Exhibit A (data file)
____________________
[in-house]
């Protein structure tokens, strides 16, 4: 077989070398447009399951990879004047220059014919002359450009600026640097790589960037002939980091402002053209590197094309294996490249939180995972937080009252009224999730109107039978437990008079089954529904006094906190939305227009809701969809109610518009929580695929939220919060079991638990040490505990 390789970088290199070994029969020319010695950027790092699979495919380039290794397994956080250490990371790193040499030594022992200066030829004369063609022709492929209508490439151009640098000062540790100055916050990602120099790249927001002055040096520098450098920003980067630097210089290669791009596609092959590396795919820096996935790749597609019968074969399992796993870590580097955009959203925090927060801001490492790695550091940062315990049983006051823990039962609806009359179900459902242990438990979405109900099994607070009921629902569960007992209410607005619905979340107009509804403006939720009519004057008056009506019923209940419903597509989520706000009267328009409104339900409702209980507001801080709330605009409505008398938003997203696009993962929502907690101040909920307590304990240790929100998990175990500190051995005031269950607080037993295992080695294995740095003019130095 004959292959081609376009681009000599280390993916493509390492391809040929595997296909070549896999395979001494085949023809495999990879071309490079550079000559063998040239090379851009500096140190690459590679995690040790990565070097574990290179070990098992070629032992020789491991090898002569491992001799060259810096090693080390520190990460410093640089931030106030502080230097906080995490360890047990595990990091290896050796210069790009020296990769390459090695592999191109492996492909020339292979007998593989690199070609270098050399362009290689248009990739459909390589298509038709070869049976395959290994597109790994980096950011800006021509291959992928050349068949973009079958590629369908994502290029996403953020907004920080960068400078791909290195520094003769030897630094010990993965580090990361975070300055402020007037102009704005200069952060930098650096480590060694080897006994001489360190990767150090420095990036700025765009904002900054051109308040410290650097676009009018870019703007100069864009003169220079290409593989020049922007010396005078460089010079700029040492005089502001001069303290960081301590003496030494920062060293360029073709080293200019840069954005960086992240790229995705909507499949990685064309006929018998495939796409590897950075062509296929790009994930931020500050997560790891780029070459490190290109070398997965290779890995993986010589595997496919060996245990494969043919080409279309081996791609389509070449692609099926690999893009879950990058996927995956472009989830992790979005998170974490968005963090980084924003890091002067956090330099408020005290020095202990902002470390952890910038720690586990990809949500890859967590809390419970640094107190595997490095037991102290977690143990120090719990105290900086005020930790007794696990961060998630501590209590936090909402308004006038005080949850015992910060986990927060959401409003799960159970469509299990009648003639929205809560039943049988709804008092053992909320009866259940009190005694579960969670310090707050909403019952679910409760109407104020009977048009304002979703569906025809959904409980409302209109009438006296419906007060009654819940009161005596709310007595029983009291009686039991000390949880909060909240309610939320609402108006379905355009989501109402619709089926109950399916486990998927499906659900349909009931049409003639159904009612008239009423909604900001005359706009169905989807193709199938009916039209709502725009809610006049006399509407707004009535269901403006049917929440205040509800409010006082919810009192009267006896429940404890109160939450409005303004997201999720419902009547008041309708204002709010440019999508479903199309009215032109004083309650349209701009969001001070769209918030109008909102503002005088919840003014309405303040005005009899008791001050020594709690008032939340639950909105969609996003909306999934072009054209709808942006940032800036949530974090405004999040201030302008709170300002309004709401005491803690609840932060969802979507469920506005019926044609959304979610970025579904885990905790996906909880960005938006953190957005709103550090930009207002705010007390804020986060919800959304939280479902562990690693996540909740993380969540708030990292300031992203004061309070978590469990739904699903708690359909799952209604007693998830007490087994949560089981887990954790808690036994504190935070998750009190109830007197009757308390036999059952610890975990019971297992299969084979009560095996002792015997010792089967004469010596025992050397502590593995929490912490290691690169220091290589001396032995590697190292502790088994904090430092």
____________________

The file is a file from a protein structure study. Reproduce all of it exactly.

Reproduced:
[in-house]
């Protein structure tokens, strides 16, 4: 077989070398447009399951990879004047220059014919002359450009600026640097790589960037002939980091402002053209590197094309294996490249939180995972937080009252009224999730109107039978437990008079089954529904006094906190939305227009809701969809109610518009929580695929939220919060079991638990040490505990 390789970088290199070994029969020319010695950027790092699979495919380039290794397994956080250490990371790193040499030594022992200066030829004369063609022709492929209508490439151009640098000062540790100055916050990602120099790249927001002055040096520098450098920003980067630097210089290669791009596609092959590396795919820096996935790749597609019968074969399992796993870590580097955009959203925090927060801001490492790695550091940062315990049983006051823990039962609806009359179900459902242990438990979405109900099994607070009921629902569960007992209410607005619905979340107009509804403006939720009519004057008056009506019923209940419903597509989520706000009267328009409104339900409702209980507001801080709330605009409505008398938003997203696009993962929502907690101040909920307590304990240790929100998990175990500190051995005031269950607080037993295992080695294995740095003019130095 004959292959081609376009681009000599280390993916493509390492391809040929595997296909070549896999395979001494085949023809495999990879071309490079550079000559063998040239090379851009500096140190690459590679995690040790990565070097574990290179070990098992070629032992020789491991090898002569491992001799060259810096090693080390520190990460410093640089931030106030502080230097906080995490360890047990595990990091290896050796210069790009020296990769390459090695592999191109492996492909020339292979007998593989690199070609270098050399362009290689248009990739459909390589298509038709070869049976395959290994597109790994980096950011800006021509291959992928050349068949973009079958590629369908994502290029996403953020907004920080960068400078791909290195520094003769030897630094010990993965580090990361975070300055402020007037102009704005200069952060930098650096480590060694080897006994001489360190990767150090420095990036700025765009904002900054051109308040410290650097676009009018870019703007100069864009003169220079290409593989020049922007010396005078460089010079700029040492005089502001001069303290960081301590003496030494920062060293360029073709080293200019840069954005960086992240790229995705909507499949990685064309006929018998495939796409590897950075062509296929790009994930931020500050997560790891780029070459490190290109070398997965290779890995993986010589595997496919060996245990494969043919080409279309081996791609389509070449692609099926690999893009879950990058996927995956472009989830992790979005998170974490968005963090980084924003890091002067956090330099408020005290020095202990902002470390952890910038720690586990990809949500890859967590809390419970640094107190595997490095037991102290977690143990120090719990105290900086005020930790007794696990961060998630501590209590936090909402308004006038005080949850015992910060986990927060959401409003799960159970469509299990009648003639929205809560039943049988709804008092053992909320009866259940009190005694579960969670310090707050909403019952679910409760109407104020009977048009304002979703569906025809959904409980409302209109009438006296419906007060009654819940009161005596709310007595029983009291009686039991000390949880909060909240309610939320609402108006379905355009989501109402619709089926109950399916486990998927499906659900349909009931049409003639159904009612008239009423909604900001005359706009169905989807193709199938009916039209709502725009809610006049006399509407707004009535269901403006049917929440205040509800409010006082919810009192009267006896429940404890109160939450409005303004997201999720419902009547008041309708204002709010440019999508479903199309009215032109004083309650349209701009969001001070769209918030109008909102503002005088919840003014309405303040005005009899008791001050020594709690008032939340639950909105969609996003909306999934072009054209709808942006940032800036949530974090405004999040201030302008709170300002309004709401005491803690609840932060969802979507469920506005019926044609959304979610970025579904885990905790996906909880960005938006953190957005709103550090930009207002705010007390804020986060919800959304939280479902562990690693996540909740993380969540708030990292300031992203004061309070978590469990739904699903708690359909799952209604007693998830007490087994949560089981887990954790808690036994504190935070998750009190109830007197009757308390036999059952610890975990019971297992299969084979009560095996002792015997010792089967004469010596025992050397502590593995929490912490290691690169220091290589001396032995590697190292502790088994904090430092």